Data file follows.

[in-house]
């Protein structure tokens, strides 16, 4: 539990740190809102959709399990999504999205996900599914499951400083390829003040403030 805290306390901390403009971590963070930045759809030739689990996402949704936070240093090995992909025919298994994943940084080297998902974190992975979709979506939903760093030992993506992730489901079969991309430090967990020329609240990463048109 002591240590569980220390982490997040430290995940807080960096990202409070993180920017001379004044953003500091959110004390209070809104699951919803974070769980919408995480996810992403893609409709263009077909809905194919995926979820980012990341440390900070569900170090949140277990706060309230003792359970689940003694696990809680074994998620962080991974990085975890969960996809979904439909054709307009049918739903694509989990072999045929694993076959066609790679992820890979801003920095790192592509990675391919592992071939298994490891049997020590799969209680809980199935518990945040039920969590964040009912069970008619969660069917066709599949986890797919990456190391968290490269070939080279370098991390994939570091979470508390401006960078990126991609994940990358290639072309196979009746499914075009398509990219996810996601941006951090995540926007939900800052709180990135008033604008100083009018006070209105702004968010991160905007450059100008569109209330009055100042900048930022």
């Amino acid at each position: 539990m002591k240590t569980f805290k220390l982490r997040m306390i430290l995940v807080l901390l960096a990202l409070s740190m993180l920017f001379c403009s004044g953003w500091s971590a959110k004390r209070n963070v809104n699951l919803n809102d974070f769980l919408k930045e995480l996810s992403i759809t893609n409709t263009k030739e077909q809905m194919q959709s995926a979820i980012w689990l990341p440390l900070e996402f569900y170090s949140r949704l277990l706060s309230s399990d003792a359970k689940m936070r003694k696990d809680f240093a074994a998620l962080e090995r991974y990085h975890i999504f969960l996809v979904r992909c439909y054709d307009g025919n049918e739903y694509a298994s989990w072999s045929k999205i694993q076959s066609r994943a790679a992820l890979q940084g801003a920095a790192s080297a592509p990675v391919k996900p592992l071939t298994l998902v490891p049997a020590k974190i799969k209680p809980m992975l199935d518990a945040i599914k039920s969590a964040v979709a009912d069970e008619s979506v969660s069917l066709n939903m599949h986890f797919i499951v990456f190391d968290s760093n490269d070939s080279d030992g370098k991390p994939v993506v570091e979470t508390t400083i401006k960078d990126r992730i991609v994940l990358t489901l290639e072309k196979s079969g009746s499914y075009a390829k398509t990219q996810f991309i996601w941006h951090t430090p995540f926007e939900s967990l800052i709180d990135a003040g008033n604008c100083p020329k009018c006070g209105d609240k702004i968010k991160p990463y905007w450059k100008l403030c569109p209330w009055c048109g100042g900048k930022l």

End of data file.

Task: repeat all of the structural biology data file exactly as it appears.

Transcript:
[in-house]
């Protein structure tokens, strides 16, 4: 539990740190809102959709399990999504999205996900599914499951400083390829003040403030 805290306390901390403009971590963070930045759809030739689990996402949704936070240093090995992909025919298994994943940084080297998902974190992975979709979506939903760093030992993506992730489901079969991309430090967990020329609240990463048109 002591240590569980220390982490997040430290995940807080960096990202409070993180920017001379004044953003500091959110004390209070809104699951919803974070769980919408995480996810992403893609409709263009077909809905194919995926979820980012990341440390900070569900170090949140277990706060309230003792359970689940003694696990809680074994998620962080991974990085975890969960996809979904439909054709307009049918739903694509989990072999045929694993076959066609790679992820890979801003920095790192592509990675391919592992071939298994490891049997020590799969209680809980199935518990945040039920969590964040009912069970008619969660069917066709599949986890797919990456190391968290490269070939080279370098991390994939570091979470508390401006960078990126991609994940990358290639072309196979009746499914075009398509990219996810996601941006951090995540926007939900800052709180990135008033604008100083009018006070209105702004968010991160905007450059100008569109209330009055100042900048930022």
């Amino acid at each position: 539990m002591k240590t569980f805290k220390l982490r997040m306390i430290l995940v807080l901390l960096a990202l409070s740190m993180l920017f001379c403009s004044g953003w500091s971590a959110k004390r209070n963070v809104n699951l919803n809102d974070f769980l919408k930045e995480l996810s992403i759809t893609n409709t263009k030739e077909q809905m194919q959709s995926a979820i980012w689990l990341p440390l900070e996402f569900y170090s949140r949704l277990l706060s309230s399990d003792a359970k689940m936070r003694k696990d809680f240093a074994a998620l962080e090995r991974y990085h975890i999504f969960l996809v979904r992909c439909y054709d307009g025919n049918e739903y694509a298994s989990w072999s045929k999205i694993q076959s066609r994943a790679a992820l890979q940084g801003a920095a790192s080297a592509p990675v391919k996900p592992l071939t298994l998902v490891p049997a020590k974190i799969k209680p809980m992975l199935d518990a945040i599914k039920s969590a964040v979709a009912d069970e008619s979506v969660s069917l066709n939903m599949h986890f797919i499951v990456f190391d968290s760093n490269d070939s080279d030992g370098k991390p994939v993506v570091e979470t508390t400083i401006k960078d990126r992730i991609v994940l990358t489901l290639e072309k196979s079969g009746s499914y075009a390829k398509t990219q996810f991309i996601w941006h951090t430090p995540f926007e939900s967990l800052i709180d990135a003040g008033n604008c100083p020329k009018c006070g209105d609240k702004i968010k991160p990463y905007w450059k100008l403030c569109p209330w009055c048109g100042g900048k930022l």